IDEAS home Printed from https://ideas.repec.org/p/wop/safiwp/00-03-017.html
   My bibliography  Save this paper

Optimal Parochialism: The Dynamics of Trust and Exclusion in Networks

Author

Listed:
  • Samuel Bowles
  • Herbert Gintis

Abstract

Networks such as ethnic credit associations, close-knit residential neighborhoods, "old boy' networks, and ethnically linked businesses play an important role in economic life but have been little studied by economists. These networks are often supported by cultural distinctions between insiders and outsiders and engage in exclusionary practices which we call parochialism. We provide an exonomic analysis of parochial networks in which the losses incurred by not trading with outsiders are offset by an enhanced ability to enforce informal contracts by fostering trust among insiders. We first model one-shot social interactions among self-regarding agents, demonstrating that trust (i.e., cooperating without using information about one's trading partner) is a best response in a mixed-strategy Nash equilibrium if the quality of information about one's partner is sufficiently high. We show that since larger networks have lower quality information about specific individuals and greater trading opportunities, there may be an optimal (payoff-maximizing) network size. We then model the growth and decline of networks, as well as their equilibrium size and number. We show that in the absence of parochialism, networks may not exist, and the appropriate level of parochialism may implement an optimal network size. Finally, we explore the welfare implications and reasons for the evolutionary success of exclusion on parochial and other grounds.

Suggested Citation

  • Samuel Bowles & Herbert Gintis, 2000. "Optimal Parochialism: The Dynamics of Trust and Exclusion in Networks," Working Papers 00-03-017, Santa Fe Institute.
  • Handle: RePEc:wop:safiwp:00-03-017
    as

    Download full text from publisher

    To our knowledge, this item is not available for download. To find whether it is available, there are three options:
    1. Check below whether another version of this item is available online.
    2. Check on the provider's web page whether it is in fact available.
    3. Perform a search for a similarly titled item that would be available.

    References listed on IDEAS

    as
    1. Craig, Ben & Pencavel, John, 1992. "The Behavior of Worker Cooperatives: The Plywood Companies of the Pacific Northwest," American Economic Review, American Economic Association, vol. 82(5), pages 1083-1105, December.
    Full references (including those not matched with items on IDEAS)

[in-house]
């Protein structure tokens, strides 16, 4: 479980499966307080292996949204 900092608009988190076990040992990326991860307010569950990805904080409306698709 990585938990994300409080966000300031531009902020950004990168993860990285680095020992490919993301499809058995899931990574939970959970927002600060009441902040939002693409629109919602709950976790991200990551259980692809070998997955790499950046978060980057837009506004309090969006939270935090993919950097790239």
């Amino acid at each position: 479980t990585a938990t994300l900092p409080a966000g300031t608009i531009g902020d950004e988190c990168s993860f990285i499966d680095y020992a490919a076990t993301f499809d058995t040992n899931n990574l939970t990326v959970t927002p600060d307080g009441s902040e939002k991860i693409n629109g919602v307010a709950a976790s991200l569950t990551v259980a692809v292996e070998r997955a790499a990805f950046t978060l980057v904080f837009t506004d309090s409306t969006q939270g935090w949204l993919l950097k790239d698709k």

Citations

    Citations are extracted by the CitEc Project, subscribe to its RSS feed for this item.
    as


    Cited by:

    1. Yannick Fondeur & Michèle Forté & Guillemette De Larquier & Sylvie Monchatre & Géraldine Rieucau & Marie Salognon & Ariel Sevilla & Carole Tuchszirer, 2012. "Pratiques de recrutement et sélectivité sur le marché du travail," Working Papers halshs-00971684, HAL.
    2. Röttgers, Dirk, 2016. "Conditional cooperation, context and why strong rules work — A Namibian common-pool resource experiment," Ecological Economics, Elsevier, vol. 129(C), pages 21-31.
    3. Yannick Fondeur & Michèle Forté & Guillemette De Larquier & Sylvie Monchatre & Géraldine Rieucau & Marie Salognon & Ariel Sevilla & Carole Tuchszirer, 2012. "Pratiques de recrutement et sélectivité sur le marché du travail," Université Paris1 Panthéon-Sorbonne (Post-Print and Working Papers) halshs-00971684, HAL.
    4. Kirman, Alan & Markose, Sheri & Giansante, Simone & Pin, Paolo, 2007. "Marginal contribution, reciprocity and equity in segregated groups: Bounded rationality and self-organization in social networks," Journal of Economic Dynamics and Control, Elsevier, vol. 31(6), pages 2085-2107, June.
    5. Brian S. Collins & Robin Mansell, 2004. "Cyber trust and crime prevention: a synthesis of the state-of-the-art science reviews," LSE Research Online Documents on Economics 4252, London School of Economics and Political Science, LSE Library.

    More about this item

    Keywords

    Networks; community; trust games.;

    NEP fields

    This paper has been announced in the following NEP Reports:

    Statistics

    Access and download statistics

    Corrections

    All material on this site has been provided by the respective publishers and authors. You can help correct errors and omissions. When requesting a correction, please mention this item's handle: RePEc:wop:safiwp:00-03-017. See general information about how to correct material in RePEc.

    For technical questions regarding this item, or to correct its authors, title, abstract, bibliographic or download information, contact: (Thomas Krichel). General contact details of provider: http://edirc.repec.org/data/epstfus.html .

    If you have authored this item and are not yet registered with RePEc, we encourage you to do it here. This allows to link your profile to this item. It also allows you to accept potential citations to this item that we are uncertain about.

    If CitEc recognized a reference but did not link an item in RePEc to it, you can help with this form .

    If you know of missing items citing this one, you can help us creating those links by adding the relevant references in the same way as above, for each refering item. If you are a registered author of this item, you may also want to check the "citations" tab in your RePEc Author Service profile, as there may be some citations waiting for confirmation.

    Please note that corrections may take a couple of weeks to filter through the various RePEc services.

    IDEAS is a RePEc service hosted by the Research Division of the Federal Reserve Bank of St. Louis . RePEc uses bibliographic data supplied by the respective publishers.